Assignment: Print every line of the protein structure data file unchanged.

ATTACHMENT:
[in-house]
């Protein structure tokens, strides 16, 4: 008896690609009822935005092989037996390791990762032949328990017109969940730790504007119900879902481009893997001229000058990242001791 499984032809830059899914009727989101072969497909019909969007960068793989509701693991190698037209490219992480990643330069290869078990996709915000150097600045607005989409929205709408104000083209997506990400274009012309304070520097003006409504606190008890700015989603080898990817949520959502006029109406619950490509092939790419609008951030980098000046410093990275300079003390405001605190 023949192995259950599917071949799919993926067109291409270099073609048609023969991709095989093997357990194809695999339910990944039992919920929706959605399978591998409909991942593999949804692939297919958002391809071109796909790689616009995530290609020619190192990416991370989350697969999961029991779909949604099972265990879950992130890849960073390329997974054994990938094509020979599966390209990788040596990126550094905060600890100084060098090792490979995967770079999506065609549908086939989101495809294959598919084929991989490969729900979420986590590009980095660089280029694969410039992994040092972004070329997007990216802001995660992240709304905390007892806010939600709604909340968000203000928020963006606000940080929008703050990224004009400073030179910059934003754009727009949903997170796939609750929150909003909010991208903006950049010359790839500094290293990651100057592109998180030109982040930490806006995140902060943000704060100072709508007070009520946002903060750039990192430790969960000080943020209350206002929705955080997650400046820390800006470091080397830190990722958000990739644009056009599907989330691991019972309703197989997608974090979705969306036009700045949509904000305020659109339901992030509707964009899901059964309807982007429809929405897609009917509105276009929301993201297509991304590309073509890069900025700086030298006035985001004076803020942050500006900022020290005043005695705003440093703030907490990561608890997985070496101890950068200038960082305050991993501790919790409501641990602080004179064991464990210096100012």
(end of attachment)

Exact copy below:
[in-house]
């Protein structure tokens, strides 16, 4: 008896690609009822935005092989037996390791990762032949328990017109969940730790504007119900879902481009893997001229000058990242001791 499984032809830059899914009727989101072969497909019909969007960068793989509701693991190698037209490219992480990643330069290869078990996709915000150097600045607005989409929205709408104000083209997506990400274009012309304070520097003006409504606190008890700015989603080898990817949520959502006029109406619950490509092939790419609008951030980098000046410093990275300079003390405001605190 023949192995259950599917071949799919993926067109291409270099073609048609023969991709095989093997357990194809695999339910990944039992919920929706959605399978591998409909991942593999949804692939297919958002391809071109796909790689616009995530290609020619190192990416991370989350697969999961029991779909949604099972265990879950992130890849960073390329997974054994990938094509020979599966390209990788040596990126550094905060600890100084060098090792490979995967770079999506065609549908086939989101495809294959598919084929991989490969729900979420986590590009980095660089280029694969410039992994040092972004070329997007990216802001995660992240709304905390007892806010939600709604909340968000203000928020963006606000940080929008703050990224004009400073030179910059934003754009727009949903997170796939609750929150909003909010991208903006950049010359790839500094290293990651100057592109998180030109982040930490806006995140902060943000704060100072709508007070009520946002903060750039990192430790969960000080943020209350206002929705955080997650400046820390800006470091080397830190990722958000990739644009056009599907989330691991019972309703197989997608974090979705969306036009700045949509904000305020659109339901992030509707964009899901059964309807982007429809929405897609009917509105276009929301993201297509991304590309073509890069900025700086030298006035985001004076803020942050500006900022020290005043005695705003440093703030907490990561608890997985070496101890950068200038960082305050991993501790919790409501641990602080004179064991464990210096100012």